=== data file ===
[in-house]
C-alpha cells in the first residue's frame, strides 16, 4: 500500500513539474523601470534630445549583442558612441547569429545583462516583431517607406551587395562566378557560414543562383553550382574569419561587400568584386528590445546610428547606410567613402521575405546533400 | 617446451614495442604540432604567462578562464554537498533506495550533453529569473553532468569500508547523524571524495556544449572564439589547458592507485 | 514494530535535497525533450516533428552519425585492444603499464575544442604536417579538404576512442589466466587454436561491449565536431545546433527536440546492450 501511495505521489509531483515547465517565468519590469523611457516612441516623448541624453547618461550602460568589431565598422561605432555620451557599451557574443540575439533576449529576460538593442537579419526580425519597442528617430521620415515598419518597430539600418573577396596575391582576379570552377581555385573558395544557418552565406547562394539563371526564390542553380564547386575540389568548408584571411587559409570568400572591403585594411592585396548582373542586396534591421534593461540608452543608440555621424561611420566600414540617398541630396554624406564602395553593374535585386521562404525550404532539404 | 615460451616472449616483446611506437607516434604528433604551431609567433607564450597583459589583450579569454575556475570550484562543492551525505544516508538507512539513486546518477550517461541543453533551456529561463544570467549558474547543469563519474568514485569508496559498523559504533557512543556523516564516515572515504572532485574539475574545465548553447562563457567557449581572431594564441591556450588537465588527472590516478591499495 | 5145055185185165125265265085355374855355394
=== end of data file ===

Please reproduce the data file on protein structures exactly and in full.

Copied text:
[in-house]
C-alpha cells in the first residue's frame, strides 16, 4: 500500500513539474523601470534630445549583442558612441547569429545583462516583431517607406551587395562566378557560414543562383553550382574569419561587400568584386528590445546610428547606410567613402521575405546533400 | 617446451614495442604540432604567462578562464554537498533506495550533453529569473553532468569500508547523524571524495556544449572564439589547458592507485 | 514494530535535497525533450516533428552519425585492444603499464575544442604536417579538404576512442589466466587454436561491449565536431545546433527536440546492450 501511495505521489509531483515547465517565468519590469523611457516612441516623448541624453547618461550602460568589431565598422561605432555620451557599451557574443540575439533576449529576460538593442537579419526580425519597442528617430521620415515598419518597430539600418573577396596575391582576379570552377581555385573558395544557418552565406547562394539563371526564390542553380564547386575540389568548408584571411587559409570568400572591403585594411592585396548582373542586396534591421534593461540608452543608440555621424561611420566600414540617398541630396554624406564602395553593374535585386521562404525550404532539404 | 615460451616472449616483446611506437607516434604528433604551431609567433607564450597583459589583450579569454575556475570550484562543492551525505544516508538507512539513486546518477550517461541543453533551456529561463544570467549558474547543469563519474568514485569508496559498523559504533557512543556523516564516515572515504572532485574539475574545465548553447562563457567557449581572431594564441591556450588537465588527472590516478591499495 | 5145055185185165125265265085355374855355394